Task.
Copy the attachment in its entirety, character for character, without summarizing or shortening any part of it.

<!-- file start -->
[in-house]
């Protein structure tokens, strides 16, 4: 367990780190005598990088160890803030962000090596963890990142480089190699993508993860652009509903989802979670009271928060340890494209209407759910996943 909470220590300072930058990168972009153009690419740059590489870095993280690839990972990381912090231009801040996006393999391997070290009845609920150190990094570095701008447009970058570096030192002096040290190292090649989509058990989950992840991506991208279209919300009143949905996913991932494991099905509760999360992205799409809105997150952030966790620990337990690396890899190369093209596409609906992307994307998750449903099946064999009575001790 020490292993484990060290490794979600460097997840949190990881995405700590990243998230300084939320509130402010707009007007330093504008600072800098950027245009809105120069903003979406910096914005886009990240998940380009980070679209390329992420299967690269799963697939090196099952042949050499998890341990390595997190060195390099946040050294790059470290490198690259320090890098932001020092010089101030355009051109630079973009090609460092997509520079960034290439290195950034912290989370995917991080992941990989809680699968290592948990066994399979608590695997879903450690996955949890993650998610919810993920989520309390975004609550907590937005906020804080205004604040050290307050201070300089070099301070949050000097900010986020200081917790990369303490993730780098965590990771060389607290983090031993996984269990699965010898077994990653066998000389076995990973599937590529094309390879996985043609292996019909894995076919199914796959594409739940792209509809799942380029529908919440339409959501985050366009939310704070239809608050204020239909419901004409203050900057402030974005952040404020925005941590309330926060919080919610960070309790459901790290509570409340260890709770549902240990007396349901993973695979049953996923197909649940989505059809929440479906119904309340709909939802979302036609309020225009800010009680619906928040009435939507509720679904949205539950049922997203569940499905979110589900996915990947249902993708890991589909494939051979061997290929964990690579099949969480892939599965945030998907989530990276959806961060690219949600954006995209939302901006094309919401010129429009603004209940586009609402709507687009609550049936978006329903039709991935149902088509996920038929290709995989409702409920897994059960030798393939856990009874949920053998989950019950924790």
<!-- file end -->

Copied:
[in-house]
């Protein structure tokens, strides 16, 4: 367990780190005598990088160890803030962000090596963890990142480089190699993508993860652009509903989802979670009271928060340890494209209407759910996943 909470220590300072930058990168972009153009690419740059590489870095993280690839990972990381912090231009801040996006393999391997070290009845609920150190990094570095701008447009970058570096030192002096040290190292090649989509058990989950992840991506991208279209919300009143949905996913991932494991099905509760999360992205799409809105997150952030966790620990337990690396890899190369093209596409609906992307994307998750449903099946064999009575001790 020490292993484990060290490794979600460097997840949190990881995405700590990243998230300084939320509130402010707009007007330093504008600072800098950027245009809105120069903003979406910096914005886009990240998940380009980070679209390329992420299967690269799963697939090196099952042949050499998890341990390595997190060195390099946040050294790059470290490198690259320090890098932001020092010089101030355009051109630079973009090609460092997509520079960034290439290195950034912290989370995917991080992941990989809680699968290592948990066994399979608590695997879903450690996955949890993650998610919810993920989520309390975004609550907590937005906020804080205004604040050290307050201070300089070099301070949050000097900010986020200081917790990369303490993730780098965590990771060389607290983090031993996984269990699965010898077994990653066998000389076995990973599937590529094309390879996985043609292996019909894995076919199914796959594409739940792209509809799942380029529908919440339409959501985050366009939310704070239809608050204020239909419901004409203050900057402030974005952040404020925005941590309330926060919080919610960070309790459901790290509570409340260890709770549902240990007396349901993973695979049953996923197909649940989505059809929440479906119904309340709909939802979302036609309020225009800010009680619906928040009435939507509720679904949205539950049922997203569940499905979110589900996915990947249902993708890991589909494939051979061997290929964990690579099949969480892939599965945030998907989530990276959806961060690219949600954006995209939302901006094309919401010129429009603004209940586009609402709507687009609550049936978006329903039709991935149902088509996920038929290709995989409702409920897994059960030798393939856990009874949920053998989950019950924790």